IVIM MRI of the Pancreas
Healthy pancreatic parenchyma is known to be a well perfused. Both inflammatory and neoplastic conditions of the pancreas are characterized by alterations of microstructure, cellularity, and microvascularity.
Since the intravoxel incoherent motion (IVIM) model allows for separate quantification of molecular movement of water (pure diffusion) and microcirculation of blood in capillaries (perfusion) the above-mentioned alterations of tissue architecture are well reflected by the IVIM-derived parameters. IVIM imaging could be a superior method for the characterization and differentiation of different pancreatic diseases compared to the classic monoexponential apparent diffusion coefficient (ADC) model. In the following section, we will address the application of IVIM in different pancreatic lesions and diseases.
Pancreatic ductal adenocarcinomas (PDACs), which are the most frequent malignant pancreatic tumors, often appear hypovascular compared to the healthy pancreatic parenchyma in conventional contrast-enhanced computed tomography (CT) and magnetic resonance imaging (MRI). PDAC is the fourth-most-frequent cause of death from cancer worldwide. The prognosis is poor at the time of diagnosis and is usually made at late stages of the disease due to its unspecific clinical signs and symptoms. In contrast, pancreatic neuroendocrine tumors (PNETs) represent the second-most- common solid pancreatic malignancy and characteristically appear hypervascular compared to normal pancreatic tissue in contrast- enhanced cross-sectional imaging. Chronic pancreatitis and autoimmune pancreatitis are benign pancreatic diseases, which can be difficult to differentiate from malignant adenocarcinomas because of the at-times mass-forming aspect and the often hypovascular appearance compared to the healthy pancreatic parenchyma in conventional CT and MRI.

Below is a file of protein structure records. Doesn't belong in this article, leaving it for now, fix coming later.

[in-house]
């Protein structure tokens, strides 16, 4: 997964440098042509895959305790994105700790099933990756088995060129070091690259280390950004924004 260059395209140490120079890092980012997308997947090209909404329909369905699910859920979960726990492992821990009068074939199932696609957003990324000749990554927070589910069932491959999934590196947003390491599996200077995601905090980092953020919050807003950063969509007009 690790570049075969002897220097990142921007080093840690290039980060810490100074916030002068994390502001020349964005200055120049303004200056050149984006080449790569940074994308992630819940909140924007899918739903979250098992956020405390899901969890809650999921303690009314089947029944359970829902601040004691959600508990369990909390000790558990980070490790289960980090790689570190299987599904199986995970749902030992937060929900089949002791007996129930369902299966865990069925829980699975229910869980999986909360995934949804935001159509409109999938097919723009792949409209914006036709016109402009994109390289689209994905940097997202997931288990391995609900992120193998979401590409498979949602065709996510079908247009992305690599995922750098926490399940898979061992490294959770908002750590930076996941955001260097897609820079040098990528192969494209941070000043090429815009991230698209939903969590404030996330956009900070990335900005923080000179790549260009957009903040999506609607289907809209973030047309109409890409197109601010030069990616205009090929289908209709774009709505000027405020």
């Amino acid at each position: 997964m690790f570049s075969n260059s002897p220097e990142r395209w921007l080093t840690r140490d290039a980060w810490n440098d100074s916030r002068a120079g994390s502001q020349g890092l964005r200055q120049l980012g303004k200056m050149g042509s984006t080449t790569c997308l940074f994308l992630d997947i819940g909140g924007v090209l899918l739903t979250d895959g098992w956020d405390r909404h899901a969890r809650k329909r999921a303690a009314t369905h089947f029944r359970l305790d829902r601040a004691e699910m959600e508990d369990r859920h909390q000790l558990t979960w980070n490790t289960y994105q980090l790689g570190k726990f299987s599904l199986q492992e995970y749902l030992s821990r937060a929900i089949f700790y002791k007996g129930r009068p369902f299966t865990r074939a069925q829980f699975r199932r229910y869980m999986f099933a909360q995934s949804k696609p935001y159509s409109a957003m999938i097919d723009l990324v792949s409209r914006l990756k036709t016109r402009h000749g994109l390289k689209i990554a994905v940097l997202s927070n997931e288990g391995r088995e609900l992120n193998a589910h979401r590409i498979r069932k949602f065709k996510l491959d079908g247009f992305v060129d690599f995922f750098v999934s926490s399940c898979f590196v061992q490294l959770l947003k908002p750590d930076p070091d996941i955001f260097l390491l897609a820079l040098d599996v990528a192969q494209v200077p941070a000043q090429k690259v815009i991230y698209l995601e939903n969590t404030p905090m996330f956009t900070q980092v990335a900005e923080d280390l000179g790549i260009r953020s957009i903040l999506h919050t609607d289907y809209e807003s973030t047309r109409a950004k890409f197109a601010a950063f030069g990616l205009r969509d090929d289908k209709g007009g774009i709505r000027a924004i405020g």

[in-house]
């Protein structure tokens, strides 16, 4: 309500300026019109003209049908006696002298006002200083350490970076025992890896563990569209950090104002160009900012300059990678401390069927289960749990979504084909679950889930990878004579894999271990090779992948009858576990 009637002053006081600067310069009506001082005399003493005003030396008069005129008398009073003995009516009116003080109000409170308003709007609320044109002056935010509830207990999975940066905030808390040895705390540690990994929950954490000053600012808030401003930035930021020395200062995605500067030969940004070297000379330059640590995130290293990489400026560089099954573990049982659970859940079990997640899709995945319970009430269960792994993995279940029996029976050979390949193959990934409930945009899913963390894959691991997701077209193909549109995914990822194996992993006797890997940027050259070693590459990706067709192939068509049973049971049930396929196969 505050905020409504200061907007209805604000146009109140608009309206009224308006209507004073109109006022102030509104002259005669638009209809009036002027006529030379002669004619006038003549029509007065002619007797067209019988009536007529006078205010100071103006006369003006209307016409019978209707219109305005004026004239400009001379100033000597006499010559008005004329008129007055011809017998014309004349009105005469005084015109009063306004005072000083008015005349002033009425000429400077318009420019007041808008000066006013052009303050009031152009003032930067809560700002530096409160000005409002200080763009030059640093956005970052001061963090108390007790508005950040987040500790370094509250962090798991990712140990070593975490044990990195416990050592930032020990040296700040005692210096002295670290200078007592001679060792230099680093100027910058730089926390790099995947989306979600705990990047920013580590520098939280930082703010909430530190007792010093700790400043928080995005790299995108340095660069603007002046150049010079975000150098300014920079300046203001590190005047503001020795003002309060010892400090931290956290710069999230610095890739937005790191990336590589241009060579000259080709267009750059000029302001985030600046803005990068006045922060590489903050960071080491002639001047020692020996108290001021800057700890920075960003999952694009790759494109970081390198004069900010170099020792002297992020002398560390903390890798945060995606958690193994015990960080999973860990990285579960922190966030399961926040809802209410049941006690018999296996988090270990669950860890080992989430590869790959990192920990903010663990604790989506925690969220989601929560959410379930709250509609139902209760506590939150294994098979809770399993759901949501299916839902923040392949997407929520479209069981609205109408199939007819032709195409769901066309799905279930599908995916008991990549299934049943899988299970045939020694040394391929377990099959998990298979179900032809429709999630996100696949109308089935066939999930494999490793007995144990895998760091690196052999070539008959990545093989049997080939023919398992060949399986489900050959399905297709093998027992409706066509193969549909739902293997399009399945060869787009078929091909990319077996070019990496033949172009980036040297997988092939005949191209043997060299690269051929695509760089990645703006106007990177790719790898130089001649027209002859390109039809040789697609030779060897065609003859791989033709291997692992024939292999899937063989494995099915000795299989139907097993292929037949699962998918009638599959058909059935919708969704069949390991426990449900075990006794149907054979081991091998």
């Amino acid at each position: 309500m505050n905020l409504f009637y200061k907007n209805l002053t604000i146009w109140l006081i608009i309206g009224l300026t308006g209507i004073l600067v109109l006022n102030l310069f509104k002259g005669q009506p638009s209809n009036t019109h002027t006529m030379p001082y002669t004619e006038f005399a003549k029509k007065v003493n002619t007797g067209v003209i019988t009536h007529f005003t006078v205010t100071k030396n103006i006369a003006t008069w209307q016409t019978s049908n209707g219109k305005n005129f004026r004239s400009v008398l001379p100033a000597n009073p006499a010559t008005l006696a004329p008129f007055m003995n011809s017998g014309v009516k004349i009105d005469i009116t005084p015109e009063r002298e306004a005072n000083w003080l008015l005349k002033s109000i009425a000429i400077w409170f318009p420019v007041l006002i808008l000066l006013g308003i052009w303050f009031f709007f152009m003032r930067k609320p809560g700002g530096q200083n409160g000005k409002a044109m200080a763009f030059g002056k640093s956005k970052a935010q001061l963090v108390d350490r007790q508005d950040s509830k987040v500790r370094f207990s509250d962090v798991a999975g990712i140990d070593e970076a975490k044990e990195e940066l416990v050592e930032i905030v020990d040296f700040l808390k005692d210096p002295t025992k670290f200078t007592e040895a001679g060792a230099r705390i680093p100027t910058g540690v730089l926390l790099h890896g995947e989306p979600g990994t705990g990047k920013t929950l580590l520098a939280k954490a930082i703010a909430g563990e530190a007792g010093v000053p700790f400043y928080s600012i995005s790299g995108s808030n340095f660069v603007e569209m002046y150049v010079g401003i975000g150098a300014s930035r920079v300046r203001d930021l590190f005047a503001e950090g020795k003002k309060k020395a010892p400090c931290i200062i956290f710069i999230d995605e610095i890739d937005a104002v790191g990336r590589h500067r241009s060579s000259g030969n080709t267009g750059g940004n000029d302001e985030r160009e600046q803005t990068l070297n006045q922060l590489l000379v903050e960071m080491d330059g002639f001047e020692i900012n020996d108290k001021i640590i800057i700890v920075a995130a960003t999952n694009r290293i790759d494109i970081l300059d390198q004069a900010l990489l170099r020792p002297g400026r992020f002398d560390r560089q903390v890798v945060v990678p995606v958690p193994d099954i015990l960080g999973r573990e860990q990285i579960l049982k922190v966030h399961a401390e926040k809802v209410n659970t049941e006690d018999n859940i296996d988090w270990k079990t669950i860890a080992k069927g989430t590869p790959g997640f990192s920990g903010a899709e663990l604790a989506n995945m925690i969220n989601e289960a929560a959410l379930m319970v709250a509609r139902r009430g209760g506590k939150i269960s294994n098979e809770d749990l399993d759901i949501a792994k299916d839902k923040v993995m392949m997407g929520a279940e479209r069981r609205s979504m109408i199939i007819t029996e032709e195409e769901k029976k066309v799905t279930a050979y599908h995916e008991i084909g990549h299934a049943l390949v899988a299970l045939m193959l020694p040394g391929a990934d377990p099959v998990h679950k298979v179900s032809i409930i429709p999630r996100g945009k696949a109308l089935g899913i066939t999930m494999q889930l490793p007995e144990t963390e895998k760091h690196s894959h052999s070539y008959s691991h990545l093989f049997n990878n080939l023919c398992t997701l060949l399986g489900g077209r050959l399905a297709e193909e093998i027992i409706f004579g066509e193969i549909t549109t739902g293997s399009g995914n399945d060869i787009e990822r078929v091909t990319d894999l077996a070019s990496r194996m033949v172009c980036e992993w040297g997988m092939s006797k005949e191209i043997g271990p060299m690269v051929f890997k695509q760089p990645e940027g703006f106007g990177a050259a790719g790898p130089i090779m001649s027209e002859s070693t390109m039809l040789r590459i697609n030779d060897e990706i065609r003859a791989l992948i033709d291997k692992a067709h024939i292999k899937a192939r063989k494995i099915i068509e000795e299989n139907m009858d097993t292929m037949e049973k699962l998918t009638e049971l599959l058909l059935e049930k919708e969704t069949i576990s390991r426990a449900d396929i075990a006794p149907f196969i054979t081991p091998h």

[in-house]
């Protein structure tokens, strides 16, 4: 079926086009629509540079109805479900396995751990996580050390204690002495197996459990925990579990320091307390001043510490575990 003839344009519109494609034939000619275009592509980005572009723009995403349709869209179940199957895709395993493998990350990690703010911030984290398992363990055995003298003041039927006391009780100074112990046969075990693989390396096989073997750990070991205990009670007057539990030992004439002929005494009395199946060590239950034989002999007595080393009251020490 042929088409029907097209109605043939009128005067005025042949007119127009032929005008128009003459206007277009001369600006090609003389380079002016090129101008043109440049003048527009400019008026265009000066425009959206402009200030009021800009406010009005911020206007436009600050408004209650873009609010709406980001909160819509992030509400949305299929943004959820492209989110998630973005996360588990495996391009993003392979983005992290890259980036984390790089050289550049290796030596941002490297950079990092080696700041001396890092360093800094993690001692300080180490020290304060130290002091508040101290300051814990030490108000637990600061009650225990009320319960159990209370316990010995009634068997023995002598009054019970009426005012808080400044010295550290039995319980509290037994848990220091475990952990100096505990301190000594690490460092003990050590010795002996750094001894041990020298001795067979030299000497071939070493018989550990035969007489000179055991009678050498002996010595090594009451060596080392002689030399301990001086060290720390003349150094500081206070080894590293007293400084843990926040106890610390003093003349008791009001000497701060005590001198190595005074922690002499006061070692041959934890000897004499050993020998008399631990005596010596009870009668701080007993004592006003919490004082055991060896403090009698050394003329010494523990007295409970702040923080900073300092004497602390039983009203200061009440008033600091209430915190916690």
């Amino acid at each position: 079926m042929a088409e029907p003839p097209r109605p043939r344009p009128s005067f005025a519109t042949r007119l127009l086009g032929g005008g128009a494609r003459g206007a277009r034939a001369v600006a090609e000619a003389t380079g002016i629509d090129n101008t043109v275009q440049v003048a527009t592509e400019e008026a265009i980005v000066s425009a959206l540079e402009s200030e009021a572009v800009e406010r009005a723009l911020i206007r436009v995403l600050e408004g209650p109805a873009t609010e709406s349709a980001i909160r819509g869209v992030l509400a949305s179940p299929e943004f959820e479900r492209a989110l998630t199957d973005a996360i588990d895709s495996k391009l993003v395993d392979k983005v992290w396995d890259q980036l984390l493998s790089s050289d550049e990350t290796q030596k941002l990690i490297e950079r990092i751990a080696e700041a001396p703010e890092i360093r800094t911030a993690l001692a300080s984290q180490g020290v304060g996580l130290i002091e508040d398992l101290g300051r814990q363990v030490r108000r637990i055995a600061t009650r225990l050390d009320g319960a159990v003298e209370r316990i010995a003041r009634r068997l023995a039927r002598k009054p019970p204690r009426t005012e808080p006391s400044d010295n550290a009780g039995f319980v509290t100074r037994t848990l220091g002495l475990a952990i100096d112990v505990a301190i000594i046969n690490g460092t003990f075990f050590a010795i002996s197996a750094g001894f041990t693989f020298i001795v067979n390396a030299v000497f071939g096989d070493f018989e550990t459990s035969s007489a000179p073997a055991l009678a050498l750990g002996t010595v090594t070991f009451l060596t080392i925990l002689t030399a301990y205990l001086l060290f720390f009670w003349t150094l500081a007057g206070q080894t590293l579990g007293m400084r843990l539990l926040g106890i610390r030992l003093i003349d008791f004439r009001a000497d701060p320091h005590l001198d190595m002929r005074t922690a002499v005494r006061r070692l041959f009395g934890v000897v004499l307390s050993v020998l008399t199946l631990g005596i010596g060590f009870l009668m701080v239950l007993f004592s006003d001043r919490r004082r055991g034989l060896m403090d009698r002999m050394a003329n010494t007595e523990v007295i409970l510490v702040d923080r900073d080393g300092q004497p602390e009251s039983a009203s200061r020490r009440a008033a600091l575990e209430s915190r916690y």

Since the pancreas is known to have a well-perfused parenchyma and the first studies using IVIM in pancreas imaging reported high perfusion fractions in healthy pancreas (>25%), the pancreas is a good experimental model for the investigation of the nonmonoexponential signal decay in diffusion-weighted (DW) sequences . Moreover, the dependence on the echo time of f is most important for tissues whose transversal relaxation time is significantly shorter than that of blood. This effect can be expected to be strong for IVIM imaging of organs with short T2 times, like the pancreas (46 ms at 1.5 T ). It is classically hypothesized that f is primarily related to the blood flow in the capillary network, which connects the arterial and venous systems . However, animal experiments by Duong and Kim  strongly suggest that the fast decaying component at low b values should be attributed mainly to the arterial blood. They reported that the signal contribution from venous blood and capillary blood was minor. Thus, they proposed that f can be described as “apparent arterial fraction.”
Lemke et al. measured the signal in the healthy pancreas as a function of the b values with and without suppression of the vascular component and under varying echo times (TE = 50, 70, and 100 ms) . They found that the perfusion fraction f in the blood- suppressed pancreatic tissue decreased significantly whereas the diffusion coefficient D did not change with the suppression. On the other hand, the perfusion fraction f increased significantly with increasing TE whereas the relaxation time–compensated perfusion fraction f showed no significant dependence on TE. The conclusion was that the steep signal decay at low b values observed in diffusion- weighted imaging (DWI) of the healthy pancreas can be attributed to signal arising from the arterial vasculature. These results make a vascular contribution to the DWI measurement in the pancreas at low b values plausible and support the IVIM theory.